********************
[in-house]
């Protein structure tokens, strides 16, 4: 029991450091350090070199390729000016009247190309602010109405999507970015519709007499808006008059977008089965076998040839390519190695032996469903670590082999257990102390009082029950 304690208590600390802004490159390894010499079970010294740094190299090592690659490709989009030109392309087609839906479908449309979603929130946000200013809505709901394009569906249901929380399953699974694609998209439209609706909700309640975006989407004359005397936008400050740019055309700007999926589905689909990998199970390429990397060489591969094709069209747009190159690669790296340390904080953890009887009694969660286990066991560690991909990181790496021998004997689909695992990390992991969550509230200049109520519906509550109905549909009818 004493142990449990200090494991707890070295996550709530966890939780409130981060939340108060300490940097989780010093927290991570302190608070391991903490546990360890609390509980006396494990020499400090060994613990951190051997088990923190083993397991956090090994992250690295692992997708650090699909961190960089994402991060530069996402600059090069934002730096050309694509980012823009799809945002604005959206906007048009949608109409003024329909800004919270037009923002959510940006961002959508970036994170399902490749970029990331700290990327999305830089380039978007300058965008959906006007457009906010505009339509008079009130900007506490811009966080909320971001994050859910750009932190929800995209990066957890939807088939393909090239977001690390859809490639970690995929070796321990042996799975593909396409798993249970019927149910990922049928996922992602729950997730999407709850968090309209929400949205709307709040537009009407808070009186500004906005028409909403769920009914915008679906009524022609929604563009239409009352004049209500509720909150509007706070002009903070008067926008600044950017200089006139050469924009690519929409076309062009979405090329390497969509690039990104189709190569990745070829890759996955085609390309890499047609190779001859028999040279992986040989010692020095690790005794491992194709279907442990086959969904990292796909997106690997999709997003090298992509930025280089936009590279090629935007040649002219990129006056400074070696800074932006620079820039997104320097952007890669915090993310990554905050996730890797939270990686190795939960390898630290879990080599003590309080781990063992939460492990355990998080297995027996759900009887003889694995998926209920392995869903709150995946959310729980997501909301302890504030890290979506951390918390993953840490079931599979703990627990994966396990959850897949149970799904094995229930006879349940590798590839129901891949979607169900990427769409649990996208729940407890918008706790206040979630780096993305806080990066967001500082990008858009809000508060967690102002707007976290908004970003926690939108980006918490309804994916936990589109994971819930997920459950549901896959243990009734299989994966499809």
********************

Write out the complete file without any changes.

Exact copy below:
[in-house]
């Protein structure tokens, strides 16, 4: 029991450091350090070199390729000016009247190309602010109405999507970015519709007499808006008059977008089965076998040839390519190695032996469903670590082999257990102390009082029950 304690208590600390802004490159390894010499079970010294740094190299090592690659490709989009030109392309087609839906479908449309979603929130946000200013809505709901394009569906249901929380399953699974694609998209439209609706909700309640975006989407004359005397936008400050740019055309700007999926589905689909990998199970390429990397060489591969094709069209747009190159690669790296340390904080953890009887009694969660286990066991560690991909990181790496021998004997689909695992990390992991969550509230200049109520519906509550109905549909009818 004493142990449990200090494991707890070295996550709530966890939780409130981060939340108060300490940097989780010093927290991570302190608070391991903490546990360890609390509980006396494990020499400090060994613990951190051997088990923190083993397991956090090994992250690295692992997708650090699909961190960089994402991060530069996402600059090069934002730096050309694509980012823009799809945002604005959206906007048009949608109409003024329909800004919270037009923002959510940006961002959508970036994170399902490749970029990331700290990327999305830089380039978007300058965008959906006007457009906010505009339509008079009130900007506490811009966080909320971001994050859910750009932190929800995209990066957890939807088939393909090239977001690390859809490639970690995929070796321990042996799975593909396409798993249970019927149910990922049928996922992602729950997730999407709850968090309209929400949205709307709040537009009407808070009186500004906005028409909403769920009914915008679906009524022609929604563009239409009352004049209500509720909150509007706070002009903070008067926008600044950017200089006139050469924009690519929409076309062009979405090329390497969509690039990104189709190569990745070829890759996955085609390309890499047609190779001859028999040279992986040989010692020095690790005794491992194709279907442990086959969904990292796909997106690997999709997003090298992509930025280089936009590279090629935007040649002219990129006056400074070696800074932006620079820039997104320097952007890669915090993310990554905050996730890797939270990686190795939960390898630290879990080599003590309080781990063992939460492990355990998080297995027996759900009887003889694995998926209920392995869903709150995946959310729980997501909301302890504030890290979506951390918390993953840490079931599979703990627990994966396990959850897949149970799904094995229930006879349940590798590839129901891949979607169900990427769409649990996208729940407890918008706790206040979630780096993305806080990066967001500082990008858009809000508060967690102002707007976290908004970003926690939108980006918490309804994916936990589109994971819930997920459950549901896959243990009734299989994966499809």